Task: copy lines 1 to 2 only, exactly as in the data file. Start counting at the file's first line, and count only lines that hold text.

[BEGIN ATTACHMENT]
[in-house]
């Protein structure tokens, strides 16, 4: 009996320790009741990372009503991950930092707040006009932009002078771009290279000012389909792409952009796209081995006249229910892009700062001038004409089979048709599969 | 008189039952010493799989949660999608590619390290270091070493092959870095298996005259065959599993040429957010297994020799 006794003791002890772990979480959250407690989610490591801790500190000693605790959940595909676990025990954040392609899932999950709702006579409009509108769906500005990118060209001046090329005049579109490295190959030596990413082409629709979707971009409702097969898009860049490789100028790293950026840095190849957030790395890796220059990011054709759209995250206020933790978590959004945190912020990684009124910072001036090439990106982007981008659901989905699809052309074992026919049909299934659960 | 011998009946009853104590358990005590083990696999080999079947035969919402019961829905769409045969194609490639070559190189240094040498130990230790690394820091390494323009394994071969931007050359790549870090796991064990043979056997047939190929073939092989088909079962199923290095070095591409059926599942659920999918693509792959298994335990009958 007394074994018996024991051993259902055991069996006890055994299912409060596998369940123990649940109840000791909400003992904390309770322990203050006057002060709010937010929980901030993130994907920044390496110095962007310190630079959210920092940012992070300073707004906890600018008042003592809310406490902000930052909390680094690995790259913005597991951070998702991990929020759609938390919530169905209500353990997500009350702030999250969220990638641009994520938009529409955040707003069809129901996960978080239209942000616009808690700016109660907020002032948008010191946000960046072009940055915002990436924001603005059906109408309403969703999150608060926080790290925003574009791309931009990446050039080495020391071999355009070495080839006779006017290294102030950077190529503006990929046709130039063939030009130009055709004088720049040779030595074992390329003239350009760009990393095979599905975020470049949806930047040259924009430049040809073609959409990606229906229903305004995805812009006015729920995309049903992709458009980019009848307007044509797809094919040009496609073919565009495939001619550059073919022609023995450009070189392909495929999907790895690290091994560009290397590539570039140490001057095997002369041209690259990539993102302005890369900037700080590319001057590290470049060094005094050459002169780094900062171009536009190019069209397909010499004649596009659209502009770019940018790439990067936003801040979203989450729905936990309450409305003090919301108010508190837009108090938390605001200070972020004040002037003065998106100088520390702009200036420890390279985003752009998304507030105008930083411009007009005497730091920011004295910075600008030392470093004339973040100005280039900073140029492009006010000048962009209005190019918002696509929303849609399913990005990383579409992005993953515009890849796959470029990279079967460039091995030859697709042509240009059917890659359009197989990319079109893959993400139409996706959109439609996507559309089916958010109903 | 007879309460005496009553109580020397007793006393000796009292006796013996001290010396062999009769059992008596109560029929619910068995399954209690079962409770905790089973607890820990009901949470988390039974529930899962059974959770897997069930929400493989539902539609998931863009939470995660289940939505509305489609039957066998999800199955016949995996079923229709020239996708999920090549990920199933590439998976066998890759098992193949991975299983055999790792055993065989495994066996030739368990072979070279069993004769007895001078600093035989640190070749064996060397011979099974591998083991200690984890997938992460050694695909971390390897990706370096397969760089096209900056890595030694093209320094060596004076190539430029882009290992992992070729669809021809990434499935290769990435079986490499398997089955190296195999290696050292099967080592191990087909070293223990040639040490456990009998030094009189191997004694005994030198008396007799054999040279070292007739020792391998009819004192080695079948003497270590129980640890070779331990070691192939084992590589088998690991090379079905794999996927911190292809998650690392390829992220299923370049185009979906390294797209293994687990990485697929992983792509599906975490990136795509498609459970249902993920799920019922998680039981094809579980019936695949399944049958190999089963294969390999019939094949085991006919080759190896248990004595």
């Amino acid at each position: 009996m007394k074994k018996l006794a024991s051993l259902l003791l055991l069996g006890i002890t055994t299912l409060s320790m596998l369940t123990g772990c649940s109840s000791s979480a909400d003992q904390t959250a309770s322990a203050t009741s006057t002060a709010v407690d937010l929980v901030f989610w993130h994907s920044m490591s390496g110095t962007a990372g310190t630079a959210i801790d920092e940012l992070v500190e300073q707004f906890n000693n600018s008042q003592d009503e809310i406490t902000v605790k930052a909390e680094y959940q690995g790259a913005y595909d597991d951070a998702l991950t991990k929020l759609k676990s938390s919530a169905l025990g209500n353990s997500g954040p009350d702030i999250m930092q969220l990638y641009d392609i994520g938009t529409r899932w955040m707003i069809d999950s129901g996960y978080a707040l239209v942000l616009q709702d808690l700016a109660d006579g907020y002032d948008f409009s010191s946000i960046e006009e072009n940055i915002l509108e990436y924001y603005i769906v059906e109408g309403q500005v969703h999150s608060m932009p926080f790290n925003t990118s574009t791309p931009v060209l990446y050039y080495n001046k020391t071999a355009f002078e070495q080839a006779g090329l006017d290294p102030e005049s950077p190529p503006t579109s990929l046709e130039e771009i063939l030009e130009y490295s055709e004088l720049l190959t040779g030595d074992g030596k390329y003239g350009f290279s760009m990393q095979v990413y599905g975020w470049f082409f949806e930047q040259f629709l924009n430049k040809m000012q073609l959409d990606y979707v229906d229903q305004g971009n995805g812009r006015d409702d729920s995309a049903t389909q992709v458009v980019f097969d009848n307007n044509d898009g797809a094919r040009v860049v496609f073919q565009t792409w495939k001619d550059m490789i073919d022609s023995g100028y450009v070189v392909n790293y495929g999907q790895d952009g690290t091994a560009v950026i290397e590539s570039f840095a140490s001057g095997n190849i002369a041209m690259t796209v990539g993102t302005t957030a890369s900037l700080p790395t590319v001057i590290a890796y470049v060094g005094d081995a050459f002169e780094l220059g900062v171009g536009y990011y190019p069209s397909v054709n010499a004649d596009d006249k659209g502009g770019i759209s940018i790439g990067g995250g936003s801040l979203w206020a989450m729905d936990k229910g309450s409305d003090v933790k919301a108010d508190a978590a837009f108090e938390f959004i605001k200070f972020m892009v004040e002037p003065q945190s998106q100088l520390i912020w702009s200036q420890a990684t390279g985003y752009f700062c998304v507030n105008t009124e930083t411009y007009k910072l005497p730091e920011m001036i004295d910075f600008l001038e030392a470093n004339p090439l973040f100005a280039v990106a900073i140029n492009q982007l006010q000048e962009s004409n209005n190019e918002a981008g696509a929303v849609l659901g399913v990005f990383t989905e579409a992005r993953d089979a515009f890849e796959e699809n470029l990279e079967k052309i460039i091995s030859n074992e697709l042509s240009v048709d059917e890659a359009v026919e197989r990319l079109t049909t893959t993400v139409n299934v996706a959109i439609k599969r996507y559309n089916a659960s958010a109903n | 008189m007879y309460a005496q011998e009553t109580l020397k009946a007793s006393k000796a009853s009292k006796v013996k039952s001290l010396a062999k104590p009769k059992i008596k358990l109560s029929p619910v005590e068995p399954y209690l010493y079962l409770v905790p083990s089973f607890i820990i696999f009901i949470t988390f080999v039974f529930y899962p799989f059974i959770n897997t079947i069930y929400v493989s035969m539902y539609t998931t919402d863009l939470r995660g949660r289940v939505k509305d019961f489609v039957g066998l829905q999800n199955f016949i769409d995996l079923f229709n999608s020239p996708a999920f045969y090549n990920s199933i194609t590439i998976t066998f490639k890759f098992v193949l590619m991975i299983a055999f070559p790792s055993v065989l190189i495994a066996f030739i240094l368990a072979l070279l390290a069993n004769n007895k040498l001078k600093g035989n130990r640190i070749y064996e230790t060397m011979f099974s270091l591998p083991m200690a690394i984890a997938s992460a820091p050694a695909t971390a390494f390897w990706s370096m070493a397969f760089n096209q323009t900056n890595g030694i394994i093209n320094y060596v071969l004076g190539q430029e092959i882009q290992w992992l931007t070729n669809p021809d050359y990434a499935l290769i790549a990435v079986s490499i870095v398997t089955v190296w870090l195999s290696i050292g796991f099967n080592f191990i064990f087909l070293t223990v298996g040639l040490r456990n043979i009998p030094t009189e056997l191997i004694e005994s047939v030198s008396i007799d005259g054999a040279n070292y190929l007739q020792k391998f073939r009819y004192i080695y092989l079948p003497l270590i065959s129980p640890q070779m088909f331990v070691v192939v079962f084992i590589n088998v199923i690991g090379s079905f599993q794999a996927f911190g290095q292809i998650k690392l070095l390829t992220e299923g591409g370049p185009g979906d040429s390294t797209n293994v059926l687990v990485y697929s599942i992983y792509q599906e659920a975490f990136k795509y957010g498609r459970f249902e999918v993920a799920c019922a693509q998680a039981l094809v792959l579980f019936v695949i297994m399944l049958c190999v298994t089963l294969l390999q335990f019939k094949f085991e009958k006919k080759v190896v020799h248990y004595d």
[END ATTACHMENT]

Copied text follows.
[in-house]
């Protein structure tokens, strides 16, 4: 009996320790009741990372009503991950930092707040006009932009002078771009290279000012389909792409952009796209081995006249229910892009700062001038004409089979048709599969 | 008189039952010493799989949660999608590619390290270091070493092959870095298996005259065959599993040429957010297994020799 006794003791002890772990979480959250407690989610490591801790500190000693605790959940595909676990025990954040392609899932999950709702006579409009509108769906500005990118060209001046090329005049579109490295190959030596990413082409629709979707971009409702097969898009860049490789100028790293950026840095190849957030790395890796220059990011054709759209995250206020933790978590959004945190912020990684009124910072001036090439990106982007981008659901989905699809052309074992026919049909299934659960 | 011998009946009853104590358990005590083990696999080999079947035969919402019961829905769409045969194609490639070559190189240094040498130990230790690394820091390494323009394994071969931007050359790549870090796991064990043979056997047939190929073939092989088909079962199923290095070095591409059926599942659920999918693509792959298994335990009958 007394074994018996024991051993259902055991069996006890055994299912409060596998369940123990649940109840000791909400003992904390309770322990203050006057002060709010937010929980901030993130994907920044390496110095962007310190630079959210920092940012992070300073707004906890600018008042003592809310406490902000930052909390680094690995790259913005597991951070998702991990929020759609938390919530169905209500353990997500009350702030999250969220990638641009994520938009529409955040707003069809129901996960978080239209942000616009808690700016109660907020002032948008010191946000960046072009940055915002990436924001603005059906109408309403969703999150608060926080790290925003574009791309931009990446050039080495020391071999355009070495080839006779006017290294102030950077190529503006990929046709130039063939030009130009055709004088720049040779030595074992390329003239350009760009990393095979599905975020470049949806930047040259924009430049040809073609959409990606229906229903305004995805812009006015729920995309049903992709458009980019009848307007044509797809094919040009496609073919565009495939001619550059073919022609023995450009070189392909495929999907790895690290091994560009290397590539570039140490001057095997002369041209690259990539993102302005890369900037700080590319001057590290470049060094005094050459002169780094900062171009536009190019069209397909010499004649596009659209502009770019940018790439990067936003801040979203989450729905936990309450409305003090919301108010508190837009108090938390605001200070972020004040002037003065998106100088520390702009200036420890390279985003752009998304507030105008930083411009007009005497730091920011004295910075600008030392470093004339973040100005280039900073140029492009006010000048962009209005190019918002696509929303849609399913990005990383579409992005993953515009890849796959470029990279079967460039091995030859697709042509240009059917890659359009197989990319079109893959993400139409996706959109439609996507559309089916958010109903 | 007879309460005496009553109580020397007793006393000796009292006796013996001290010396062999009769059992008596109560029929619910068995399954209690079962409770905790089973607890820990009901949470988390039974529930899962059974959770897997069930929400493989539902539609998931863009939470995660289940939505509305489609039957066998999800199955016949995996079923229709020239996708999920090549990920199933590439998976066998890759098992193949991975299983055999790792055993065989495994066996030739368990072979070279069993004769007895001078600093035989640190070749064996060397011979099974591998083991200690984890997938992460050694695909971390390897990706370096397969760089096209900056890595030694093209320094060596004076190539430029882009290992992992070729669809021809990434499935290769990435079986490499398997089955190296195999290696050292099967080592191990087909070293223990040639040490456990009998030094009189191997004694005994030198008396007799054999040279070292007739020792391998009819004192080695079948003497270590129980640890070779331990070691192939084992590589088998690991090379079905794999996927911190292809998650690392390829992220299923370049185009979906390294797209293994687990990485697929992983792509599906975490990136795509498609459970249902993920799920019922998680039981094809579980019936695949399944049958190999089963294969390999019939094949085991006919080759190896248990004595």